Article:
Green NGOs demand EU dumps controversial energy treaty

Following the first round of negotiations for the Energy Charter Treaty reform, green groups renew their call to the EU and member states to jointly withdraw from the agreement - claiming it is cannot be aligned with the Green Deal.

Hydrogen strategy criticised for relying on fossil fuel gas

Civil society organisations criticised that the commission is relying on early-stage technologies that require the continued use of fossil fuels, undermining the EU's 2050 climate-neutrality target set in the Green Deal.

News in Brief

  1. Lukashenko amends emergency transfer of power
  2. German centre-left picks Scholz as would-be chancellor
  3. EU has not ordered AstraZeneca vaccines beyond June
  4. Macron: Pandemic showed need for more EU integration
  5. Election win fuels Scottish nationalists' referendum plan
  6. Surge in migrant arrivals to Italian island
  7. EU embassy pays bail for Georgia opposition leader
  8. British aristocrats caught peddling Kremlin ties

EU Commission methane plan lacks binding agriculture targets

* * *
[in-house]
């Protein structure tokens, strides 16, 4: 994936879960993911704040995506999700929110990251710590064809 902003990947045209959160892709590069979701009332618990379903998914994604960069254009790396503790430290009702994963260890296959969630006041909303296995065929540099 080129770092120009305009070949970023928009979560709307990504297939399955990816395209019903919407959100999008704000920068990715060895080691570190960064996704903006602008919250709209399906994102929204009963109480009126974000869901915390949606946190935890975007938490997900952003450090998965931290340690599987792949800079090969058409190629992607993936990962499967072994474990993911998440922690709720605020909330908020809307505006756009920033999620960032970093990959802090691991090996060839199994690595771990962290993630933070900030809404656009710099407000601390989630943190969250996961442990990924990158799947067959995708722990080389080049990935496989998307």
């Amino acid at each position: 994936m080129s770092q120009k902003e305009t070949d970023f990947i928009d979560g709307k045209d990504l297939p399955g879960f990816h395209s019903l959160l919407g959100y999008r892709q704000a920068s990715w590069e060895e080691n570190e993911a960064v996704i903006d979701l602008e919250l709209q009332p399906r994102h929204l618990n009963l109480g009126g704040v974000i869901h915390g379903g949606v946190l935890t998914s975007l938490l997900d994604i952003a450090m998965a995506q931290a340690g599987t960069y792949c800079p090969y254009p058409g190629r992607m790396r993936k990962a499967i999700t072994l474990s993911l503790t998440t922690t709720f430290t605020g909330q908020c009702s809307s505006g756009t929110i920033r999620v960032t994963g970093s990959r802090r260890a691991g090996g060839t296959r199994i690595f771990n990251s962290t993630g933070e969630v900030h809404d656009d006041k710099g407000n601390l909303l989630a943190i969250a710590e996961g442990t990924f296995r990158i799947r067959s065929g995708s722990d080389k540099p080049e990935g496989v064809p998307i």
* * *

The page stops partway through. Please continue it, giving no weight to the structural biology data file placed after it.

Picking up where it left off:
The new European Commission strategy on slashing methane emissions focuses first on obtaining better data. Critics say it is a missed opportunity to impose targets and other binding measures on agriculture, the largest single emitter.

France shuts oldest reactor amid Macron climate pledges

France's oldest nuclear power plant finally closed on Tuesday, one day after president Emmanuel Macron pledged to speed up the country's transition to a greener economy responding to the proposals from the French citizens' convention on climate.

Stakeholders' Highlights

  1. Nordic Council of MinistersNordic Council enters into formal relations with European Parliament
  2. Nordic Council of MinistersWomen more active in violent extremist circles than first assumed
  3. Nordic Council of MinistersDigitalisation can help us pick up the green pace
  4. Nordic Council of MinistersCOVID19 is a wake-up call in the fight against antibiotic resistance
  5. Nordic Council of MinistersThe Nordic Region can and should play a leading role in Europe’s digital development
  6. Nordic Council of MinistersNordic Council to host EU webinars on energy, digitalisation and antibiotic resistance

Latest News

  1. EU and US urge Israel to defuse Jerusalem violence
  2. Frontex 'mislabelling minors as adults' on Greek islands
  3. Has Albania really met the 15 tests to join the EU? No
  4. Vaccine fairness plus Russia on table This WEEK
  5. EU ambassadors flock to Red Square for Putin's parade
  6. MEPs win battle for bigger citizens' voice at Conference
  7. Hungary gags EU ministers on China
  8. Poland and Hungary push back on 'gender equality' pre-summit

Join EUobserver

Support quality EU news

Join us